Budget Visualization

Stéphane Guidoin from Montreal is trying to get people at Open Data Events across Canada (and possibly around the world) to input their city’s budget data into Where Does My Money Go so we can toy with creating some visualizations of city budgets. Not sure yet that we can get the budget data, but think it could be scrapped – but am nonetheless hopeful.

Homelessness and Rental Properties

One of the big priorities of city government is homelessness. The city is gearing up to launch a database of infractions affecting rental properties. Councillor Reimer – who is been a strong supporter of open data and addressing homelessness – will be on hand and has several ideas about how this data could be used to help the city, and residents, better understand the nature of some of the challenges around housing and foster support for more and better housing.

Air Quality Egg Hacking

My colleagues at the Centre for Digital Media at the Great Northern Way Campus have recently procured an Air Quality Egg and are hoping to explore how they can hack this hardware. We been dreaming up a scenario where we deploy may 10-30 of these around the lower mainland to get realtime measurements of the air quality. For the Centre for Digital Media, we’d love it if we can create a dashboard for the measurements from these eggs, as it would enable residents to compare air quality from neighborhood to neighborhood.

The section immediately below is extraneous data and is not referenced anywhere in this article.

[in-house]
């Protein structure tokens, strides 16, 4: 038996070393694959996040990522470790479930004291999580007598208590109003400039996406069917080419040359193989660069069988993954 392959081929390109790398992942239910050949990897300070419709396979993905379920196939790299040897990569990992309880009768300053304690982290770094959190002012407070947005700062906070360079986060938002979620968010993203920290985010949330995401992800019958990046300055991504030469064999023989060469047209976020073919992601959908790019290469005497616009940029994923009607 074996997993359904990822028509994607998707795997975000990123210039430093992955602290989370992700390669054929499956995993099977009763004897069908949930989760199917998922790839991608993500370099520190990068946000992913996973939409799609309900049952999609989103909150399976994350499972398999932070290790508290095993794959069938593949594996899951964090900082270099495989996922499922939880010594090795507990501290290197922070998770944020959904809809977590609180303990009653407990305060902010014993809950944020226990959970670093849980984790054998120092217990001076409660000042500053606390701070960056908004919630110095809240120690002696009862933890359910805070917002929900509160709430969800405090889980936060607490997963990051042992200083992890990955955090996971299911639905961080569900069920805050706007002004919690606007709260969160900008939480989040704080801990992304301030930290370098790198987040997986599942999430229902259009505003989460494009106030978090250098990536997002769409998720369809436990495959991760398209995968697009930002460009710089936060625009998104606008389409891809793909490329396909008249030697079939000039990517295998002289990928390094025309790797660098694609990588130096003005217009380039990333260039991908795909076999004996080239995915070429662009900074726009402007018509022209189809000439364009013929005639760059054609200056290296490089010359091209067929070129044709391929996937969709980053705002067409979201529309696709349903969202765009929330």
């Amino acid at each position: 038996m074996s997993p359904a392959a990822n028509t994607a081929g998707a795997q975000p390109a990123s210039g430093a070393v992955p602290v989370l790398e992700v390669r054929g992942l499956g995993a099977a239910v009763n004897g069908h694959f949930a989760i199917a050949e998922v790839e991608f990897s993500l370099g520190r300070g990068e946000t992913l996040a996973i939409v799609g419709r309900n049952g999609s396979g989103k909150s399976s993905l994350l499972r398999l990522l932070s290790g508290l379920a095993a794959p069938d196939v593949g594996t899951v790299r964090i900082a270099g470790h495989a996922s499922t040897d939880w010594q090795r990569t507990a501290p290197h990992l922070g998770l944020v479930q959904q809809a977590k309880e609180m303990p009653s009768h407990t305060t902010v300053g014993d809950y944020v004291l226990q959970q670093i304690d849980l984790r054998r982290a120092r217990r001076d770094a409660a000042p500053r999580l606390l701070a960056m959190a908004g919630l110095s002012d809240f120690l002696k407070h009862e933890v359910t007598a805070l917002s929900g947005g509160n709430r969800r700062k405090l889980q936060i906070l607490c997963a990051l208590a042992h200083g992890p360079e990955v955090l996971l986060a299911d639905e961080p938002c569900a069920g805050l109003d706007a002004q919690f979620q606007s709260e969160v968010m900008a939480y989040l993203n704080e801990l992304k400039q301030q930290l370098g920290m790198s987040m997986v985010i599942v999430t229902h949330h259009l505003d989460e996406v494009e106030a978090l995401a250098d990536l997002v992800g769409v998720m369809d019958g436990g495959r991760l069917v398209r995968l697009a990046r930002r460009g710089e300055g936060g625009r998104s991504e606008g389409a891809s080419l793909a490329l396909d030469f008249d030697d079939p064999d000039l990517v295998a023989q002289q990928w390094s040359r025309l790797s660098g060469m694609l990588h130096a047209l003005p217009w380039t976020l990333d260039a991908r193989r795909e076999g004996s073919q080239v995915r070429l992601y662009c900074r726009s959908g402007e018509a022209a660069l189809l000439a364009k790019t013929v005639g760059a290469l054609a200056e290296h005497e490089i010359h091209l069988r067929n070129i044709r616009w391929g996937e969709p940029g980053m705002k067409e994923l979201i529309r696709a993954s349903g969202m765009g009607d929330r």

Biking Apps

Since I’m now just throwing ideas out there… (Cause that is what happens on open data day), another idea Councillor Reimer shared involves the newly released bike rack data from the City of Vancouver (which this fine gentleman mapped in very short order). An app that does nothing more than load, locate you, and point you to the direction of the nearest bike rack could be helpful to bikers. But if the location of the user could be anonymously shared with the city… it would be hugely valuable to them as it would provide some insight about where people are when they are looking for bike racks. This could allow the city to deploy its bike rack infrastructure more efficiently and save on (re)installation/moving costs.

And lots, lots more…

Obviously, there is lots more that happens, people network, brainstorm projects of their own, join established projects… or just learn about what is possible. Hopefully these ideas give you some insight into what is possible. That said, if you think you don’t have the right skills, please come anyways… we’ll find you a way to participate.

Presently the City of Montreal just tipped over 100 participants for their open data day. Ottawa regularly has similar participation levels. I confess that I’ve been a little slow in getting the word out, so please do consider coming and… pass the word along!

 

Again, one can sign up here.

The event will be taking place at City Hall on February 23rd, from 9:30am until 5:30pm.